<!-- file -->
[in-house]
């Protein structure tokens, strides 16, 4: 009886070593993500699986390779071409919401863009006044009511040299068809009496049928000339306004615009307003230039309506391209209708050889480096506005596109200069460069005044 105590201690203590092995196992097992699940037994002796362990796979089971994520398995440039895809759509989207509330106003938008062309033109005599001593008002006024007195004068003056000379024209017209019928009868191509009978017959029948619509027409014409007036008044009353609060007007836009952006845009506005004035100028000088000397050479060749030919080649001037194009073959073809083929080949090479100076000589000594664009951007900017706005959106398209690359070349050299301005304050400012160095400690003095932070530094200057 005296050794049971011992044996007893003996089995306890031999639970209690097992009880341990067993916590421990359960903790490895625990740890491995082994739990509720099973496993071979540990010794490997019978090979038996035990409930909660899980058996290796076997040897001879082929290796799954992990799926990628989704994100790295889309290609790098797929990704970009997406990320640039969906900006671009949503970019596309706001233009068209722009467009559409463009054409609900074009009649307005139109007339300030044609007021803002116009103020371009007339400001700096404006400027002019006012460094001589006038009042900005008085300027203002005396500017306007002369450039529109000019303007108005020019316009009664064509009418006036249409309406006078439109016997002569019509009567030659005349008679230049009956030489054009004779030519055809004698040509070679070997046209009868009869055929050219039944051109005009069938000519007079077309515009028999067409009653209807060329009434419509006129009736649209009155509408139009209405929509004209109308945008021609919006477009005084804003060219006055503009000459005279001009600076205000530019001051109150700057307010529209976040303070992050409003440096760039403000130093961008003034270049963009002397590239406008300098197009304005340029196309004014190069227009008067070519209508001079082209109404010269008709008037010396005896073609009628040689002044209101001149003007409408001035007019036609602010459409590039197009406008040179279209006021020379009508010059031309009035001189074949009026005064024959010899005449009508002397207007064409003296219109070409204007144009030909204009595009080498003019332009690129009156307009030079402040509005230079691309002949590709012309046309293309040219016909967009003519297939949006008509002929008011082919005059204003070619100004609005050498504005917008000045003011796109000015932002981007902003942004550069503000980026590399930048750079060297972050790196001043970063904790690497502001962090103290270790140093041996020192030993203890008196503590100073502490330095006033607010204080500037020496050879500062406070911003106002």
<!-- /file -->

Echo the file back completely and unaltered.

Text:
[in-house]
């Protein structure tokens, strides 16, 4: 009886070593993500699986390779071409919401863009006044009511040299068809009496049928000339306004615009307003230039309506391209209708050889480096506005596109200069460069005044 105590201690203590092995196992097992699940037994002796362990796979089971994520398995440039895809759509989207509330106003938008062309033109005599001593008002006024007195004068003056000379024209017209019928009868191509009978017959029948619509027409014409007036008044009353609060007007836009952006845009506005004035100028000088000397050479060749030919080649001037194009073959073809083929080949090479100076000589000594664009951007900017706005959106398209690359070349050299301005304050400012160095400690003095932070530094200057 005296050794049971011992044996007893003996089995306890031999639970209690097992009880341990067993916590421990359960903790490895625990740890491995082994739990509720099973496993071979540990010794490997019978090979038996035990409930909660899980058996290796076997040897001879082929290796799954992990799926990628989704994100790295889309290609790098797929990704970009997406990320640039969906900006671009949503970019596309706001233009068209722009467009559409463009054409609900074009009649307005139109007339300030044609007021803002116009103020371009007339400001700096404006400027002019006012460094001589006038009042900005008085300027203002005396500017306007002369450039529109000019303007108005020019316009009664064509009418006036249409309406006078439109016997002569019509009567030659005349008679230049009956030489054009004779030519055809004698040509070679070997046209009868009869055929050219039944051109005009069938000519007079077309515009028999067409009653209807060329009434419509006129009736649209009155509408139009209405929509004209109308945008021609919006477009005084804003060219006055503009000459005279001009600076205000530019001051109150700057307010529209976040303070992050409003440096760039403000130093961008003034270049963009002397590239406008300098197009304005340029196309004014190069227009008067070519209508001079082209109404010269008709008037010396005896073609009628040689002044209101001149003007409408001035007019036609602010459409590039197009406008040179279209006021020379009508010059031309009035001189074949009026005064024959010899005449009508002397207007064409003296219109070409204007144009030909204009595009080498003019332009690129009156307009030079402040509005230079691309002949590709012309046309293309040219016909967009003519297939949006008509002929008011082919005059204003070619100004609005050498504005917008000045003011796109000015932002981007902003942004550069503000980026590399930048750079060297972050790196001043970063904790690497502001962090103290270790140093041996020192030993203890008196503590100073502490330095006033607010204080500037020496050879500062406070911003106002």